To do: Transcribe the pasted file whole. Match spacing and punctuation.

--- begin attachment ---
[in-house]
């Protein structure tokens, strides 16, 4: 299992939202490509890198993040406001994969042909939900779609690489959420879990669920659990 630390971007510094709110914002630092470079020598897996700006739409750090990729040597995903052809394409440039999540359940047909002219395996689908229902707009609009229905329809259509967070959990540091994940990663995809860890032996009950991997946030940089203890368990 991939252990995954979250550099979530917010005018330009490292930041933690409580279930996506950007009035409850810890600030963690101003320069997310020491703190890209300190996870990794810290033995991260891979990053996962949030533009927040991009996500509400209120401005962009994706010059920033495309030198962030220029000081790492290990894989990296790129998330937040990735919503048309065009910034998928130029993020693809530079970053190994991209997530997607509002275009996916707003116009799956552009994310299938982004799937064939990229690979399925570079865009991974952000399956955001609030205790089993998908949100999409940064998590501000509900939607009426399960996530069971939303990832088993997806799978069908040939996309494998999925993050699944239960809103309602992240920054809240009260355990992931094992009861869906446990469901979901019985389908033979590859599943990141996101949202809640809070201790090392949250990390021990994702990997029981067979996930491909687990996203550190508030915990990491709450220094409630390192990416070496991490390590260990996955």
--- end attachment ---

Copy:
[in-house]
């Protein structure tokens, strides 16, 4: 299992939202490509890198993040406001994969042909939900779609690489959420879990669920659990 630390971007510094709110914002630092470079020598897996700006739409750090990729040597995903052809394409440039999540359940047909002219395996689908229902707009609009229905329809259509967070959990540091994940990663995809860890032996009950991997946030940089203890368990 991939252990995954979250550099979530917010005018330009490292930041933690409580279930996506950007009035409850810890600030963690101003320069997310020491703190890209300190996870990794810290033995991260891979990053996962949030533009927040991009996500509400209120401005962009994706010059920033495309030198962030220029000081790492290990894989990296790129998330937040990735919503048309065009910034998928130029993020693809530079970053190994991209997530997607509002275009996916707003116009799956552009994310299938982004799937064939990229690979399925570079865009991974952000399956955001609030205790089993998908949100999409940064998590501000509900939607009426399960996530069971939303990832088993997806799978069908040939996309494998999925993050699944239960809103309602992240920054809240009260355990992931094992009861869906446990469901979901019985389908033979590859599943990141996101949202809640809070201790090392949250990390021990994702990997029981067979996930491909687990996203550190508030915990990491709450220094409630390192990416070496991490390590260990996955």